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A Snapshot of Clinical Photography

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A Snapshot of Clinical Photography

Sumeet Champaneri graduated from the University of Sheffield in 2015 and is currently a DCT in Restorative Dentistry at the Royal London Hospital.

Introduction

Clinical photography is an area within dentistry that is becoming increasingly popular amongst clinicians wanting to capture cosmetic craftsmanship to those wanting to document information to monitor dental disease such as erosion. Whatever the reason for dental photography, being able to correctly capture the area of interest using the combination of a digital single lens reflex (DSLR) camera; a macro lens; and a ringflash, will ensure reproducible photographic imaging.

Photography can be used for many reasons in dentistry, some of which include:

  • Building an individual portfolio
  • Promoting and marketing
  • Record-keeping and medico-legal documentation
  • Communication (with patient, clinicians and technicians)
  • Monitoring of disease
  • Shade selection
  • Teaching

I was fortunate enough to encounter photography during my dental foundation year, which initiated my interest in the world of dental photography. Through multiple channels such as online media and CPD events, I was able to learn and improve my photography skills and implement this during my day-to-day practice during dental foundation training. The equipment I used included a Nikon D80 DSLR camera with a 105mm Nikon macro lens accompanied by a Sigma (EM-140DG) ringflash.

This article aims to discuss dental photography and highlight the areas necessary to ensure reproducible, high quality images are taken confidently within the dental practice setting.

Equipment

To ensure high quality images are taken everytime, being able to understand the equipment and the photography settings is paramount. Understandably each clinician will have their own photography settings and preference to their equipment, but a general consensus within the dental field often relies upon the brands of Nikon or Canon.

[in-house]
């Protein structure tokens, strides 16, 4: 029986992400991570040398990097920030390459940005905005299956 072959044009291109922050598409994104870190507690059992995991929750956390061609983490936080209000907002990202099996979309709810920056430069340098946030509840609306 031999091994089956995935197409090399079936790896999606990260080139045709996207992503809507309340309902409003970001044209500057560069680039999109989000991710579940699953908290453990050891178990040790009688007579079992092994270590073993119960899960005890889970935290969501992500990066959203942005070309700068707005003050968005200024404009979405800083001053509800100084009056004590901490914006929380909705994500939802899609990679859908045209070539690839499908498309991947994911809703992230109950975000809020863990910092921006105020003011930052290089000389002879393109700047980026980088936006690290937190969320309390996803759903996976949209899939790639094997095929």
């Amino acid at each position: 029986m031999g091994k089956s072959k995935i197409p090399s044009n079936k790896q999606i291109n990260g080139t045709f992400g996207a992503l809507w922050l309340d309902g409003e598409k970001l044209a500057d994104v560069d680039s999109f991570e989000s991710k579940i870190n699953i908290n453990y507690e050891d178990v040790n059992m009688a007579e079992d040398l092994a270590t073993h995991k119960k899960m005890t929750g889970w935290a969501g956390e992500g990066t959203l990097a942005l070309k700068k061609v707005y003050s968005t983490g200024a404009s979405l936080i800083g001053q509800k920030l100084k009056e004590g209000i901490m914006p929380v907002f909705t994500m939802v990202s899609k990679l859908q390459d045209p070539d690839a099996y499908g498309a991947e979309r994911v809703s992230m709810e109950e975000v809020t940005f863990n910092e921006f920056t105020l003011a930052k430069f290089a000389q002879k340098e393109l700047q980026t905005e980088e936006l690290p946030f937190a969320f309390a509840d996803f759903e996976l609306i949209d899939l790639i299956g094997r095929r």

The difference between the two brands is negligible and often comes down to price and compatibility rather than quality. However, all basic dental photography equipment requires a large financial parting as the combination of the camera body, lens and flash can cost in excess of £900.

The basic overview of the equipment that is required includes a combination of the following:

1. Camera Body

The digital single lens reflex allows the viewer to view exactly what is being seen on the lens, often referred to as TTL (through the lens). The lens along with other components of the DSLR such as the digital sensor are housed within this body1.

The rays of light pass through the lens and on to a mirrored platform. This ray of light is then reflected onto a pentagonal block of glass which directs the light into the viewfinder and directly to the viewers eyes. When the picture is taken, the mirror lifts and the shutter opens, which subsequently exposes the sensor to the rays of light, producing the image that is viewed.

2. Lens

The single most expensive part of the DSLR system and one of the key features of this type of camera is the ability to inter-change the lens. When considering the lens it is important to ensure for dental photography, a macro lens is chosen to guarantee the best quality images. In dentistry, a 105mm lens is ideal, as this allows both the clinician and the ringflash to be at a sufficient and optimal distance respectively from the patient to capture the required image.

As previously mentioned Canon and Nikon both offer lenses to excel in dental photography but there are also ‘smaller’ brands that can be used in either a Canon or Nikon camera body.

3. Flash

There are many flash setups for dental photography, of which the ringflash is the most common. All DSLR cameras have an internal (‘on board’) flash which is unfortunately not ideal for dental photography as this does not illuminate the image enough and only provides illumination in one direction. The ring-flash addresses this issue and provides illumination from all directions (360o illumination), resulting in a well illuminated image. Unfortunately as illumination is provided from all directions, the ring-flash also eliminates any natural shadowing.